BenQ W1100 review

Austerity cinema How low can you go and still get a great cinematic experience? Steve May finds out, as he counts his change from a grand...

BenQ’s W1100 projector delivers large scale, vibrant images without obvious compromise, and its a full HD flag-waver for AV in our straitened times.

Despite the budget price tag, this model is undeniably cute. Should you be a fair-weather projectionist, it is small enough to store in a draw, but it’s also smart enough, with its contemporary white finish, to leave out when guests drop by.Its distinctly upmarket remote also helps. Backlit and comfortably moulded, it feels good in the hand.

There are generous connections on the back, comprising two HDMIs, component and S-Video inputs, phono AV and a 12V trigger. The latter allows the projector to automatically sync with an electric screen or lighting system – a pleasingly professional AV embellishment for such an affordable model.

Other connection options include a PC D-Sub input, Type B USB ‘upscreen’ connector, RS232 port and PC monitor output.

It doesn’t take long to have the W1100 up and running. While there is no vertical lens shift, the projector sports auto keystone correction which works surprisingly well.

There’s also a manual option, should you need to fiddle further. BenQ is rightly proud of the 12-element optical system used on this model. Straight out of the box, the W1100’s image is preternaturally sharp and bright. The picture pings like buttons off a fat man’s waistcoat and I soon had this PJ a-popping.

Image controls are extensive. There are three user-definable presets allied to a trio of picture settings (Standard, Cinema, Dynamic). All the expected picture parameter controls are here and can be saved to the individual user preset.

As with all small projectors, fan noise is an issue. Large vents pull air in on one side and expel it on the other, cooling the DLP chipset in the process. There is none of the sophisticated noise management seen on more costly models. You are given a modicum of control, though. You can dive into the lamp menu and adjust the lamp setting from Normal to Economic. This reduces power consumption by 20 per cent, but more importantly, knocks back fan noise from 27dB to a low 22dB thrum.

When you’re on a tight budget, you can’t expect extravagances. So I can’t complain about the lack of fast framerate technology on this model. That particular feature is reserved for BenQ’s step-up W1200 model (around £200 more). However, motion resolution is limited as a consequence. The W1100 tops out at a measured 650lines.

But what this PJ lacks in fast moving detail, it gains in cinematic swagger. Image dynamics and colour fidelity are very impressive. With TI’s Brilliant Colour mode engaged, hues are striking without becoming seriously overcranked. I found yellows in particular tended to zing. Through the W1100, the vibrant hues of 1940s Havana (Chico & Rita, Blu-ray) are utterly entrancing. Rita’s rosy-red lipstick mesmerises Chico (and us) when they first meet, yet never dominates the colour palette.

The machine brings enough light to spare and there’s a crisp bite to static detail. The black level is good; the W1200 tracked a 20/20 B&W greyscale with only minor pinching at each end of the scale.

It’s easy to overdo the sharpness settings though. I’d argue the main Sharpness control should not be eased past 4 on the numerical scale. This is optimum to bring out believable detail and delineation, as is evident in Chico and Rita’s rotoscoped animation. Once I’d started watching, I just didn’t want to turn it off.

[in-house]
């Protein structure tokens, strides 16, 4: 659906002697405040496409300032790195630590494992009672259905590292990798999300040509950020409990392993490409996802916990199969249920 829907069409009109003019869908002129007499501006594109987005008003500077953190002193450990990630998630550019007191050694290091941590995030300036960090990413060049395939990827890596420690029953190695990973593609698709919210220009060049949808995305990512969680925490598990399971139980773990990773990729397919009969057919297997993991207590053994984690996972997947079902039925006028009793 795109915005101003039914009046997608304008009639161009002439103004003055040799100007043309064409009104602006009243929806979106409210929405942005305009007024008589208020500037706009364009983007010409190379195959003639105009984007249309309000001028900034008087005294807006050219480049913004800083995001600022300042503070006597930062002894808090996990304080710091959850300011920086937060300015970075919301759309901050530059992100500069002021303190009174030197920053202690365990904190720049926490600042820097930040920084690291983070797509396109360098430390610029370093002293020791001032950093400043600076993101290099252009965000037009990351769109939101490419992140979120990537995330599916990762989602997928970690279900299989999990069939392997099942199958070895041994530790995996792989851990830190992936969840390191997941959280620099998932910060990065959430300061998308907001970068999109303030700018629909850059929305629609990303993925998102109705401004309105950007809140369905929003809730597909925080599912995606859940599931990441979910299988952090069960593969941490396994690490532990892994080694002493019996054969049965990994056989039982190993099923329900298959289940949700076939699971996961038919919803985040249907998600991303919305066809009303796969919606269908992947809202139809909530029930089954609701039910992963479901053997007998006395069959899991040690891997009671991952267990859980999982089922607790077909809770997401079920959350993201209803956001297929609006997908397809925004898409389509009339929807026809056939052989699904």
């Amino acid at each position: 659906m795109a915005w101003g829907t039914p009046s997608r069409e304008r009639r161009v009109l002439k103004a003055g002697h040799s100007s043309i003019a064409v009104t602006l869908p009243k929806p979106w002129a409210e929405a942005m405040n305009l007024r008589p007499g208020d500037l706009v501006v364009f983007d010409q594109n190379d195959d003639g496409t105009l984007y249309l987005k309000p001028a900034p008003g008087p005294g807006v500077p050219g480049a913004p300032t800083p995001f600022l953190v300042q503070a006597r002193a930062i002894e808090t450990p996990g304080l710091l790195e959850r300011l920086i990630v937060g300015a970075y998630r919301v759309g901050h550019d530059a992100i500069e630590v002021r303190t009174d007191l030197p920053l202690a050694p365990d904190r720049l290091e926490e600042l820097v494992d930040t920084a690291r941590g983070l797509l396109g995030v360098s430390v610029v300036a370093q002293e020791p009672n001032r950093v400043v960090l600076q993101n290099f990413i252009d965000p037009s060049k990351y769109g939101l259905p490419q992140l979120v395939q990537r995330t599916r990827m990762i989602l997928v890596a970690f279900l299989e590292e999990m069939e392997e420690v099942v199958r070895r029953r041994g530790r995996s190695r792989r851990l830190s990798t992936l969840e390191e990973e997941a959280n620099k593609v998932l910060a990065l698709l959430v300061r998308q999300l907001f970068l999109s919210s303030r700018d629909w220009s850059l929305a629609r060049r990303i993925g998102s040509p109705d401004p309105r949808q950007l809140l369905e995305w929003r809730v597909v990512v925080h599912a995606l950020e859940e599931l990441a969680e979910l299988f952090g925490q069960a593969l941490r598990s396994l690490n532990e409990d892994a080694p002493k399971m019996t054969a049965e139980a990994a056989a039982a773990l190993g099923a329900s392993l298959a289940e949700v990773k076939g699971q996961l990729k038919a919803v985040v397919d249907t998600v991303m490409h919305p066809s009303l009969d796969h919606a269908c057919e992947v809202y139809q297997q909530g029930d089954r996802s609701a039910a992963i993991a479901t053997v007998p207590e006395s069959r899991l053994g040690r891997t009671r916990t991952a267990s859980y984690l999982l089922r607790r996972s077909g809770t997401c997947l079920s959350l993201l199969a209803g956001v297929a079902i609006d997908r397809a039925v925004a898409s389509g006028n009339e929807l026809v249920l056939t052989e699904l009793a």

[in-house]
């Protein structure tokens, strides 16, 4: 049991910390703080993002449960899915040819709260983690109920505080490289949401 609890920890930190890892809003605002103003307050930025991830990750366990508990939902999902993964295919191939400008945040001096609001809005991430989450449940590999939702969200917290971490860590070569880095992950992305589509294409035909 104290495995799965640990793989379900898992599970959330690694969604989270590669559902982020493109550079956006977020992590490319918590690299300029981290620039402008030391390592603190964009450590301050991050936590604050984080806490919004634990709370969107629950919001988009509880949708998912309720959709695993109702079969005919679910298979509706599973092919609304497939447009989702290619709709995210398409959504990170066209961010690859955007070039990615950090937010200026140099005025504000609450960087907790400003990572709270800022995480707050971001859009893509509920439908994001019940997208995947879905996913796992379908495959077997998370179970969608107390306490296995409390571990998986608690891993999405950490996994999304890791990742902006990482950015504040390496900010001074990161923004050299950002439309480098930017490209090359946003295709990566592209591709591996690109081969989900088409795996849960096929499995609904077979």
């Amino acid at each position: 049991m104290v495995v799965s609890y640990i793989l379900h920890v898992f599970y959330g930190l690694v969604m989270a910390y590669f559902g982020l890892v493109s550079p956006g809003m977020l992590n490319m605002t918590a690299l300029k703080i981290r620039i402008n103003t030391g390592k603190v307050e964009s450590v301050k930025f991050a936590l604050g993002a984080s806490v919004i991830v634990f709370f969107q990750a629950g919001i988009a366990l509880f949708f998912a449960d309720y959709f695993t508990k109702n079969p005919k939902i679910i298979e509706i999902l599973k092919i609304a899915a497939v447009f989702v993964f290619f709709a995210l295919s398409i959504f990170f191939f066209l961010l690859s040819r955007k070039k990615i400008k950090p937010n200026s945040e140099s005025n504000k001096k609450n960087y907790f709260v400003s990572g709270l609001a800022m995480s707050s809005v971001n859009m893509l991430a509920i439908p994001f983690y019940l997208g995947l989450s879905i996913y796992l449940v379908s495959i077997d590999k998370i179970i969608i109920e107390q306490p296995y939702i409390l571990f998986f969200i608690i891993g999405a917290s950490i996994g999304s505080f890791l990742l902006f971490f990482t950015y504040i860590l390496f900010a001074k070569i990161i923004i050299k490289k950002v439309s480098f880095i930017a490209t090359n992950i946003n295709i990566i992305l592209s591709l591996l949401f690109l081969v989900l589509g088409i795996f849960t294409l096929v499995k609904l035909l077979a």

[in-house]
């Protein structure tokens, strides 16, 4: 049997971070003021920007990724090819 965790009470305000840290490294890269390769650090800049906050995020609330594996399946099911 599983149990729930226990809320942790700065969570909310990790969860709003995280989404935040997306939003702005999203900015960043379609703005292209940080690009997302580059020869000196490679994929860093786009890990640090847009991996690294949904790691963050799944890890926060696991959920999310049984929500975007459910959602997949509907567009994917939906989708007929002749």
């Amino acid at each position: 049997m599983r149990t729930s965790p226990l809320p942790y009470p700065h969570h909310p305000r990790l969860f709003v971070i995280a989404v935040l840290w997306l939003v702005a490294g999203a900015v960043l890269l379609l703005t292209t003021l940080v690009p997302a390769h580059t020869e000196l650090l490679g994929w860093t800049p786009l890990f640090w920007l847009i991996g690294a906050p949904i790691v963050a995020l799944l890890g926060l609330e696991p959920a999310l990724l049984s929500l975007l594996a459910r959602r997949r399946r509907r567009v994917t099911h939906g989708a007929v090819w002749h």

Motion slickness

The projector does suffer from horizontal panning judder, but this is to be expected given the lack of glacial frame interpolation. On the upside, there’s no motion artefacts to contend with either.

Although this is a single-chip DLP model, I wasn’t disturbed by colour fringing or rainbows from the six-segment colour wheel. Even high contrast images barely registered a flash. It’s very impressive. Like so many tabletop projectors, the W1100 includes a modest amp and speaker. BenQ rates the output at 2 x 10W, although it certainly doesn’t sound that loud. To make the most of its sound box, the projector employs SRS Wow HD sound processing. This aspires to boost bass response, raise the soundstage and widen the sound field. Make of those claims what you will.

For a full HD projector, the W1100 is an unqualified steal. I love the Lasik sharpness of its images and the striking colour fidelity. This model definitely punches above its weight. Budget home cinema builders have never had it so good.


BenQ W1100
£900 Approx

Highs: Rich, cinematic images; little DLP Rainbow colour fringing, extensive parameter control
Lows: Low motion resolution; fan noise; no vertical lens shift

Performance: 5/5
Design:  4/5
Features: 4/5
Overall: 4/5


3D ready: no
Full HD: yes 1080p24
Component video: yes 1 set of inputs
HDMI: yes 1 v1.3 PC input: yes D-Sub 15 Pin
12V trigger: yes 1 output
Resolution: 1920 x 1080
Brightness (claimed): 2,000 ANSI Lumens
Contrast ratio (claimed): 4,500:1
Dimensions: 339(w) x 139(h) x 267(d)mm
Weight: 3.6kg
Features: One-chip DLP imaging system; 230W lamp; backlit remote control; Auto keystone correction; ƒ=20.72 to 31mm lens; manual zoom and focus; manual keystone control; projection picture size up to 200in from a distance of 3.01m; 2 x 10W sound system; video formats supported – 480/60i, 576/50i, 480/60p, 576/50p, 720/60p, 720/50p, 1080/60i, 1080/50i, 1080/24p (HDMI input only); 22dB fan noise quoted in Eco mode; 2,500 hours lamp life